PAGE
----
28 November 2019 No Comments by The Northern Standard

• Michael McDonnell

THE PARENTS of a young man brutally murdered following a music festival in Carrickmacross eight years ago were dealt another cruel blow in recent weeks when their son’s grave (where his brother is also interred) was desecrated by heartless vandals. Gavin O’Connor (22) from Ballynaclose, Kilmainhamwood, Co Meath (near Kingscourt, Co Cavan) had been found lying on a minor roadway in Lisdoonan with serious head injuries in the early hours of Saturday 4th June 2011 and pronouced dead at Drogheda Hospital later that evening. It transpired that a then 19- year-old Castleblayney man, Conor McClelland, had stolen Gavin’s car in Carrickmacross while the musician slept in it.

At a special sitting of the Central Criminal held in Monaghan in February 2014, details were given about how McClelland struck Mr O’Connor with a rock as he struggled to wake up and later drove the car over him. As reported in detail in this newspaper at the time, McClelland was found guilty of murder despute his denials (he had offered to plead to manslaugher) and given a mandatory life sentence. The grief of Gavin’s parents, Gerard and Helena O’Connor of Kilmainhamwood. was redoubled when their older son, truck driver Patrick (33), was killed in a single-vehicle car accident near Naven in 2013.

But their ongoing heartache was compounded yet again when they learned of the act of wanton vandalism at the plot they have lovingly maintained for both their sons at the cemetery adjacent to the Church of the Immaculate Conception on Kells Road, Kingscourt. They received a phone call about the incident on Saturday week last and were horrified to find that insulting graffiti was scrawled in blue permanent marker across the memorials to each of their sons.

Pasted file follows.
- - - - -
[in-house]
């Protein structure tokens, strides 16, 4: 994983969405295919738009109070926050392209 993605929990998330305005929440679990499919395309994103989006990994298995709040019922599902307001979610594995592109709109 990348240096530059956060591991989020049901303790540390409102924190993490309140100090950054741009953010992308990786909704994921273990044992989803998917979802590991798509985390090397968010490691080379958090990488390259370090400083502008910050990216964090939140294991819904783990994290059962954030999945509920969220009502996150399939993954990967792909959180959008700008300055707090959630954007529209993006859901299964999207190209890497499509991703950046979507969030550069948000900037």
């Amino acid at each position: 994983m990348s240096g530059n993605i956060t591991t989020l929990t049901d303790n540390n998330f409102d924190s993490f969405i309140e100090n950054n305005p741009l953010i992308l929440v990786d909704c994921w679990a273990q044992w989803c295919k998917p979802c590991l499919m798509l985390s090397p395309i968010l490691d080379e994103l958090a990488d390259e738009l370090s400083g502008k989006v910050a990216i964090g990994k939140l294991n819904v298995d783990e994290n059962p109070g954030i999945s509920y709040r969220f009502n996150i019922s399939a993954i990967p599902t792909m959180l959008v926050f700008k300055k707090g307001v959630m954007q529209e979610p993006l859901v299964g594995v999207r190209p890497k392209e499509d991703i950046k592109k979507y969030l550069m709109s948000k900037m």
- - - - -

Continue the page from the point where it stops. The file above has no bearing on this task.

Some items were broken and others removed. The stolen artefacts, including plaques and ornaments reflecting the deceased brothers’ resepective interests in trucks and guitars, were subsequently found dumped at the side of the road nearby. These items had in fact been found on the prevous Wednesday, making it likely the vandalism itself took place on Monday 11th or Tuesday 12th November.

The graffiti, which has since been removed, had included the words “unjust conviction” and other unfounded allegations, profanities and abuse. Gerry recalls that he and Helena broke down in tears and felt “absolutely sick” upon seeing what had happened. They were also unable to comprehend why anyone would carry out such an act so many years after Gavin’s death. Again asking why somebody would want to cause them such pain, he pointed out that the grave was kept immaculately and was “all we have left of our two boys”. “Our heads are wrecked This opened a wound on us that wasn’t healed,” Mr O’Connor told the Northern Standad.

The couple were heartened, however, despite all the distress, by the huge outflowing of community support they experienced in the wake of the incident. A friend had helped remove the graffiti and dozens of people attended the grave on the Sunday…

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